Ottawa Citizen
Tuesday 21 November 2000

Ex-lover 'testifies' from the grave

In taped interviews, Cherrylle Dell is accused of spouse's antifreeze poisoning

Peter Hum
The Ottawa Citizen


Killaloe resident Nancy Fillmore died in a fire two years ago.


Julie Oliver, The Ottawa Citizen / Cherrylle Dell, left, is escorted from the Pembroke courthouse yesterday. Mrs. Dell is on trial, charged with first-degree murder in the poisoning death of her estranged husband, Scott Dell.

PEMBROKE -- A dead woman told tales in a courtroom yesterday, accusing her ex-lover, Cherrylle Dell, of murder.

Although Nancy Fillmore died in a fire more than two years ago, the 39-year-old Killaloe woman was interviewed by police months before she died. Yesterday, videotaped interviews were played in court at the first-degree murder trial of Mrs. Dell, in which Ms. Fillmore stated that Mrs. Dell duped her estranged husband, Scott Dell, into drinking wine laced with antifreeze.

"I watched her pour the antifreeze into the wine," Ms. Fillmore was heard to say. "I was freaking out and she kept telling me to shut up. I went along with it."

Mrs. Dell, 46, has pleaded not guilty to first-degree murder in the death of Mr. Dell, who was found dead in his home after Christmas in 1995. He was 44 and had cancer, and police originally said his death was a suicide.

Mrs. Dell also faces a separate first-degree murder charge and trial in connection with the August 1997 death of Ms. Fillmore. In the present trial, the videotaped interviews of Ms. Fillmore are the subject of a voir dire -- a trial within a trial -- before Ontario Superior Court Justice James Chadwick, who is hearing the case. A jury is not sitting, and Judge Chadwick is to rule at a later date on the admissibility of the police tapes.

The case has been the talk of the Ottawa Valley for years, not simply because of the bisexual love triangle, but also because Mrs. Dell was a flamboyant, attractive woman known by Killaloe residents for her outlandish stories and colourful manner.

During her March 18, 1997 statement to police, Ms. Fillmore said that Mrs. Dell was her common-law partner when Mr. Dell died. She said that Mrs. Dell at first spoke of wanting to shoot Mr. Dell during hunting season. "She said she could shoot," Ms. Fillmore said. "Her father taught her how to shoot."

Court heard that according to Ms. Fillmore, Mrs. Dell later opted to poison Mr. Dell with antifreeze. Mrs. Dell went so far as to conceal her identity and consult the Poison Control Centre to determine how much antifreeze would be lethal, Ms. Fillmore told police.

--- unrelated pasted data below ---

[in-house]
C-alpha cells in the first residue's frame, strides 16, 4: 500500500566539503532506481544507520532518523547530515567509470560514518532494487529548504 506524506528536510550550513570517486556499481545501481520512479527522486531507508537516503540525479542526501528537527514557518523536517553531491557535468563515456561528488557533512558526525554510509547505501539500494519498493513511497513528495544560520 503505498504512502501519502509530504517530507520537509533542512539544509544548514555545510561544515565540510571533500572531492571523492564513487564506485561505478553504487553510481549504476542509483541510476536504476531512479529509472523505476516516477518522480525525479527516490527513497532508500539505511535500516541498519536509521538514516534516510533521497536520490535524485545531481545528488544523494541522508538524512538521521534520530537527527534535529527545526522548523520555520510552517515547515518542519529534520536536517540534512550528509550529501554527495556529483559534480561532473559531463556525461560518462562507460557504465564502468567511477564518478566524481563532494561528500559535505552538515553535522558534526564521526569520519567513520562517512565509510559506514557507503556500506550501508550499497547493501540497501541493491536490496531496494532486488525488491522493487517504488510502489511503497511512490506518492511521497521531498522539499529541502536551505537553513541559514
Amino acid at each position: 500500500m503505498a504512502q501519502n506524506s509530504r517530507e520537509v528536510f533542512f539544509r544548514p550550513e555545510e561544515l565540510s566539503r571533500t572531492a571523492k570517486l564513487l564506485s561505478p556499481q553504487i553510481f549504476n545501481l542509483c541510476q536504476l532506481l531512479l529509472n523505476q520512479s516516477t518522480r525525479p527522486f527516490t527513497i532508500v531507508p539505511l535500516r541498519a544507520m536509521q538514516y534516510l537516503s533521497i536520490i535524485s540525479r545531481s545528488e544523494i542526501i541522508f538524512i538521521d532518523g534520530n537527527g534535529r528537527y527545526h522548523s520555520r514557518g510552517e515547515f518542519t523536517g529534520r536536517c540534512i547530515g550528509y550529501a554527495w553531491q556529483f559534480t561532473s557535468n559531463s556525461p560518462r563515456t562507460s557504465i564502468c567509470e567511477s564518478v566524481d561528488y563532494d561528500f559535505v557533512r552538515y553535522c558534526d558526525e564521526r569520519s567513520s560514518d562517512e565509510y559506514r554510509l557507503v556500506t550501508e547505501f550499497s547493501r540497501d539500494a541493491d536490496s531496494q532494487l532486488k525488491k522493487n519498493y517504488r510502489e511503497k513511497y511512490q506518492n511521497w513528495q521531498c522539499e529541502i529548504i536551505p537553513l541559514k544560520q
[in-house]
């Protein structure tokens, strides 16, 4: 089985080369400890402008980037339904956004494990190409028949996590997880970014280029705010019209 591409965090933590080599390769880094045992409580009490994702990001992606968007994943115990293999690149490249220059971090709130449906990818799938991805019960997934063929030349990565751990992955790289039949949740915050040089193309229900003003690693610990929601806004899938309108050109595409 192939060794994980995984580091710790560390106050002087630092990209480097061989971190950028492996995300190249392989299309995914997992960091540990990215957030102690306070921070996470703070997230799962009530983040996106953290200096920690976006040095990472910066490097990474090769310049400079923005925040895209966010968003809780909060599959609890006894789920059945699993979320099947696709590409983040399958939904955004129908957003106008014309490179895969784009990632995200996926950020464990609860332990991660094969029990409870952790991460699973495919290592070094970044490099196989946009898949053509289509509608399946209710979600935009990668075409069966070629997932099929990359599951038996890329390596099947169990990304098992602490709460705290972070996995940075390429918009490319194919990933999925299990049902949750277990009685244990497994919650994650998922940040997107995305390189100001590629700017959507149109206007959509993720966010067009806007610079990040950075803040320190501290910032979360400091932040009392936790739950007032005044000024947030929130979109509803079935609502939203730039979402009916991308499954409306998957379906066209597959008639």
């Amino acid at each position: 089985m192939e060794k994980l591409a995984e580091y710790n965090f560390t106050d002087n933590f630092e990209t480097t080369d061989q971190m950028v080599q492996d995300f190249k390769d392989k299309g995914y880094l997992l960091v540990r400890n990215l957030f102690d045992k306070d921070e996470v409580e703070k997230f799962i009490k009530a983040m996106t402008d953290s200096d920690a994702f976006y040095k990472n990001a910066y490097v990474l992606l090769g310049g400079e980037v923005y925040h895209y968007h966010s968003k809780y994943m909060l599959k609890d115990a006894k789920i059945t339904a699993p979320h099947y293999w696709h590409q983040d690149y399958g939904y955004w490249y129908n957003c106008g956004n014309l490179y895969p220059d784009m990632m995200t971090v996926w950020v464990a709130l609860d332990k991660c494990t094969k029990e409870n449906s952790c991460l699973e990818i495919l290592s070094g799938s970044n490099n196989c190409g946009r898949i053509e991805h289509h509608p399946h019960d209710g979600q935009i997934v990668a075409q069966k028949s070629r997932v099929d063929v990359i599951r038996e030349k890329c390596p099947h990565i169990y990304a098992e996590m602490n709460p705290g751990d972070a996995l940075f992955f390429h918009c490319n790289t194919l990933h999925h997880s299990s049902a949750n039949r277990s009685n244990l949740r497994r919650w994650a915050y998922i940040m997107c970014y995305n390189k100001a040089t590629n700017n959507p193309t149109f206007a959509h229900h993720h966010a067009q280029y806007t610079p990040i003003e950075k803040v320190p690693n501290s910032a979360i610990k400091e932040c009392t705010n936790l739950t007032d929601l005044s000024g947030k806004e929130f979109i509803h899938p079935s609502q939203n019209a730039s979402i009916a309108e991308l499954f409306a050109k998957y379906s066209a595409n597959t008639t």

Ms. Fillmore said that Mr. Dell, while estranged and aware of Mrs. Dell's lesbian affair, wanted to reunite with his wife of more than 20 years and the mother of their children. Meanwhile, Mrs. Dell, who had met Ms. Fillmore in the spring of 1995 through a Citizen personals ad, manipulated Mr. Dell. "I saw her play him for a fool so many times," Ms. Fillmore told police.

Ms. Fillmore said that while Mr. Dell was once an atheist, he had become more concerned with spirituality. Mrs. Dell, she said, told her spouse that she had had a dream which foretold that he would have visions of their future if he drank wine that she gave him.

Ms. Fillmore said that Mr. Dell visited his wife a few days after Christmas in 1995, took the proferred bottle of Piat D'Or, and went home. He telephoned Mrs. Dell several times that night, Ms. Fillmore told police.

Mr. Dell was soon discovered dead, his record player playing, his Christmas lights on, court heard.

Mrs. Dell told Ms. Fillmore to keep the poisoning a secret, court heard. According to Ms. Fillmore, Mrs. Dell said that Ms. Fillmore, jealous lover that she was, would be blamed for the poisoning were it to come to light.

Ms. Fillmore is seen to cry and sob during the police videotape, and Mrs. Dell in the prisoner's box also appeared emotional as the tape was played, dabbing at her eyes with a tissue.

Ms. Fillmore accused Mrs. Dell of killing Mr. Dell in the second of two police videotapes played in court yesterday. In the first, given hours earlier on March 18, 1997, Ms. Fillmore said that Mrs. Dell months after Mr. Dell's death was consumed with the idea of having another baby, and was especially keen on a black baby.

Mrs. Dell hatched tried to obtain a child by duping authorities into thinking that her infant, Bijoula Starr Dell, had been abducted, Ms. Fillmore told police. The child never existed, although Mrs. Dell coached Ms. Fillmore into telling authorities that she had assisted in delivering the baby at home, Ms. Fillmore told police.

Mrs. Dell, Ms. Fillmore told police, also placed classified ads hoping to meet a black man. Eventually she did, court heard. "I knew it was insanity," Ms. Fillmore told police.

Ms. Fillmore told police that when she first met Mrs. Dell, she had thought her to be sweet and gentle. Over time, she came to wonder if Mrs. Dell was with her for her money. Police were told that Mrs. Dell eventually was bitter, sarcastic and verbally abusive.

During the March 1997 interview, Ms. Fillmore told police that she left Mrs. Dell's home about three weeks earlier. "I felt trapped. She blew up," she said.

Before the videotapes were played in court, Pembroke Crown attorney Peter Barnes conceded that Ms. Fillmore had several reasons to lie to police. "She had been disappointed in love," he said.

The two women, Mr. Barnes also noted, were in small claims court -- Ms. Fillmore was suing Mrs. Dell for $6,000 she said she had given her.

Defence lawyer Robert Selkirk commented that Ms. Fillmore's story was filled with the stuff of small-town gossip. "This knowledge was out on the street," he said.

The voir dire continues today.

Copyright 2000 Ottawa Citizen